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Airehead asked for pictures.


Digital_photog
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2 minutes ago, goldendesign said:

Amazing pictures! Looks like a great time

Thanks, Reenactments are a lot of work but I think well worth it.  First 2 days were school days for forth and fifth grade kids then 2 days for the public.  Great way to teach history and make it interesting. I encourage everyone to look for living history events in your area and either visit or take part. 

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5 minutes ago, Wilbur said:

These are very worthwhile teachers of history. 

I had no idea cameras worked so well back then! 

Some visitors from the future were carrying some strange devices in their hands.  Some of them even had those devices stuck to their faces.  It seems like people in the future have a strange mutation in there genes that causes them to never be separated from these devices they called phones. It was strange that when we got home we found that they had many images of us.  It feels like they stole our souls.

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I love reenactors.  Civil War reenactor groups are big in the PA-MD-VA areas.

My sister wanted her husband and I to become Civil War reenactors - she didn't care which side.  They all wear authentic wool uniforms, etc.

We went to the 130th anniversary of Pickett's Charge at Gettysburg in 1993, held at a huge field several miles from the battlefield.

Over 5000 reenactors participated. They had batteries of cannons going off with the ground shaking, etc. and it was a thrill.

But it was sunny and in the mid 90's and those wool uniforms took their toll.  They carted 28 collapsed reenactors away to hospitals and treated many more.

We had to wait hours in the heat before our cars could leave the parking lot at the end because of medical vehicles entering and exiting the grounds and the drivers of some cars having to lie down at some shady spot.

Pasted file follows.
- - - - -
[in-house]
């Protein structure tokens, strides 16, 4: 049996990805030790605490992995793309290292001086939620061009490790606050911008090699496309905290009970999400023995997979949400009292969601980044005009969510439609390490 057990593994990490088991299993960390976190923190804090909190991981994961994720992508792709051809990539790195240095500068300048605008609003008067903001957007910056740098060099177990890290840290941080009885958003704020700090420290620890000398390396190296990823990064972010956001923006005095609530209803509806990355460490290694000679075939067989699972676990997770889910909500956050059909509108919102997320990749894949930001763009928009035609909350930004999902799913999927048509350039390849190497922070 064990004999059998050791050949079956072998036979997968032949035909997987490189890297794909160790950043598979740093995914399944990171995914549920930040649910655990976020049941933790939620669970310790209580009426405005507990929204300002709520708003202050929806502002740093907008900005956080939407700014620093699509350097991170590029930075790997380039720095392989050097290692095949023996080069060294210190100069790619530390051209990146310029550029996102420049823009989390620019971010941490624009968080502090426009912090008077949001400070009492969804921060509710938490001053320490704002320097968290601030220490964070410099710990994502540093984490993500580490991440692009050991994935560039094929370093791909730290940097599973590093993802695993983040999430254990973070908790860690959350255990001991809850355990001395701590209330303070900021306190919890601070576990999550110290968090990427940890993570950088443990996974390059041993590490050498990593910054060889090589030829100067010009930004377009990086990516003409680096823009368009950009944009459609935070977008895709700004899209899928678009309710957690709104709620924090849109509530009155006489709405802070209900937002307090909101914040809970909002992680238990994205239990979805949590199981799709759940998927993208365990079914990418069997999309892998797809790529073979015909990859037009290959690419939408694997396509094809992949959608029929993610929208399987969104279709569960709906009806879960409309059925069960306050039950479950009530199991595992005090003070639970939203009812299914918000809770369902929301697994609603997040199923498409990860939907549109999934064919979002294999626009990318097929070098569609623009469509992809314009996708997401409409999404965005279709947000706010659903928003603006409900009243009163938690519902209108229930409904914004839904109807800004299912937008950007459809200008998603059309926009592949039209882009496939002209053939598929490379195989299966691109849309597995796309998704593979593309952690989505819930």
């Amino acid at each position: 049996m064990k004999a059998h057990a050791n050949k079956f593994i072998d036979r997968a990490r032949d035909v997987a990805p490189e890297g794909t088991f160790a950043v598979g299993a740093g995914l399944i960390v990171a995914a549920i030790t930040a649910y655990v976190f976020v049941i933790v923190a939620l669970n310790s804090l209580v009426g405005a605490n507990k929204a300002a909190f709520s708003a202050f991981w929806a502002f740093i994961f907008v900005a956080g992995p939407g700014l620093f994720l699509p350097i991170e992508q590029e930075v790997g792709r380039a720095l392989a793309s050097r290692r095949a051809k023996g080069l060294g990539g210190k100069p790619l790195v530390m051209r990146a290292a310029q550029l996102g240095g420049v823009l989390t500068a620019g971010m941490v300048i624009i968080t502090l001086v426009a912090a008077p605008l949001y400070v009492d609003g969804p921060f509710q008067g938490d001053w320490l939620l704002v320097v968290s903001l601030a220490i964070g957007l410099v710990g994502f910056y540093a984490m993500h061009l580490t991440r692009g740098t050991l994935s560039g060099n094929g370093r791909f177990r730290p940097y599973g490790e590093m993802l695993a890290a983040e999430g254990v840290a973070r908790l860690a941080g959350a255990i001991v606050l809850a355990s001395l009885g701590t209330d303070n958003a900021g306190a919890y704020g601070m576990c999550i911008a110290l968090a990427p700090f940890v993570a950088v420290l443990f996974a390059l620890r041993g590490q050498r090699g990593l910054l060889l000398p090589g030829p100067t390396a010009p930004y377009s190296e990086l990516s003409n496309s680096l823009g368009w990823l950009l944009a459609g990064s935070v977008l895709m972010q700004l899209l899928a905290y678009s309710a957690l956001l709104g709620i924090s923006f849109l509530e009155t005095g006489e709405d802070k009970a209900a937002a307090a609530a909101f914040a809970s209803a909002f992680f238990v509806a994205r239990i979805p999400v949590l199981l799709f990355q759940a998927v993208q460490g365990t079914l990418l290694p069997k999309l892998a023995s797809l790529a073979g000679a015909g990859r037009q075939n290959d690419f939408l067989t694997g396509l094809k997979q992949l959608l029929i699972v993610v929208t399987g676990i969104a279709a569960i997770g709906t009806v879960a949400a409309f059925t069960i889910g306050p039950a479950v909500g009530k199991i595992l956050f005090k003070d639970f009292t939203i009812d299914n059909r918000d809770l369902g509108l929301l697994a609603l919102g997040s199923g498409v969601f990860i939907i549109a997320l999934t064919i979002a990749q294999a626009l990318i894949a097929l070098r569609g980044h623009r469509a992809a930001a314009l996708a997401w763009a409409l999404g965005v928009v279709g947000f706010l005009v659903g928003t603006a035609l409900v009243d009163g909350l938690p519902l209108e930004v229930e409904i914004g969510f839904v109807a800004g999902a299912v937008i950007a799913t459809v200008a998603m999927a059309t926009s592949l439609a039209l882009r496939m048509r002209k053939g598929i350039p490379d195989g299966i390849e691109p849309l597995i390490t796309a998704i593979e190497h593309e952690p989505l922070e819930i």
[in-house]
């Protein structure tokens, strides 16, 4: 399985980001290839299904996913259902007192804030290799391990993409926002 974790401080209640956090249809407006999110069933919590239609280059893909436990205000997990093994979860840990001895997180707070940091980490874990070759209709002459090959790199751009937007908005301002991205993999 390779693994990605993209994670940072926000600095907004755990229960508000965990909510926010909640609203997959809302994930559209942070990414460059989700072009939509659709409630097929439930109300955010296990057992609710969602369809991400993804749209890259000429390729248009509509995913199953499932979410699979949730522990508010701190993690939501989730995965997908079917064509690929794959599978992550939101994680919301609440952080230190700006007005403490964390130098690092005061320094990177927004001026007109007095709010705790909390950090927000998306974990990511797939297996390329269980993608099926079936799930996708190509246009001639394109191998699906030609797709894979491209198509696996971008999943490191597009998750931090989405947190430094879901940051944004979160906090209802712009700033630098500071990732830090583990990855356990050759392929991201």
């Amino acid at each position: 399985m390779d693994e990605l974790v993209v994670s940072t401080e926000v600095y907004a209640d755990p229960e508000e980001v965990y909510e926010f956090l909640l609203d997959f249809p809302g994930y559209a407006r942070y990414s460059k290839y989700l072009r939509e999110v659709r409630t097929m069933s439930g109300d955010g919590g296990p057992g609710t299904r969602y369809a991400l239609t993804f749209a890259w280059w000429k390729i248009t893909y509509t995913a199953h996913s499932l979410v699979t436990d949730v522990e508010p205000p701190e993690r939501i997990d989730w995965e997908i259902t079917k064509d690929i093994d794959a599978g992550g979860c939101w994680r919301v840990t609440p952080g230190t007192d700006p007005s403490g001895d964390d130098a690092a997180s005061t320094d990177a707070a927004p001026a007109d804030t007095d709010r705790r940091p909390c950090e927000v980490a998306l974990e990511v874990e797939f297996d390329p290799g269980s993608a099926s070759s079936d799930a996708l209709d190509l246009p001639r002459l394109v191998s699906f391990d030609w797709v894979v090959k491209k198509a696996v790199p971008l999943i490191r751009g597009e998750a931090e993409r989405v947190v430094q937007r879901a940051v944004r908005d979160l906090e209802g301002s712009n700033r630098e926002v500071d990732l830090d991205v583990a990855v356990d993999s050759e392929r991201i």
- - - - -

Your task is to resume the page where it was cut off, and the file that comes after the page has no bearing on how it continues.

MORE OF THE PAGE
BiL and I decided not to be reenactors.

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Went back to tear down camp today.  Found out that the school kids voted our fiber arts program the best liked of all the 11 stations they visited. In our 20 minutes we had with each group we touched on cotton and linen cloth production but mainly covered wool. From shearing the sheep, washing, carding or combing, spinning, knitting and weaving.  Also covered natural dying. Kids also got to do some hands on carding. A nice honor to have the 4th and 5th grade kids and their teachers vote is as their favorite. We have already been told they want this program again next year. Our goal is to make history interesting, not something to sleep through in the classroom.

 

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6 minutes ago, Digital_photog said:

Went back to tear down camp today.  Found out that the school kids voted our fiber arts program the best liked of all the 11 stations they visited. In our 20 minutes we had with each group we touched on cotton and linen cloth production but mainly covered wool. From shearing the sheep, washing, carding or combing, spinning, knitting and weaving.  Also covered natural dying. Kids also got to do some hands on carding. A nice honor to have the 4th and 5th grade kids and their teachers vote is as their favorite. We have already been told they want this program again next year. Our goal is to make history interesting, not something to sleep through in the classroom.

 

Congrats!  Thanks for taking the time to keep the past alive.

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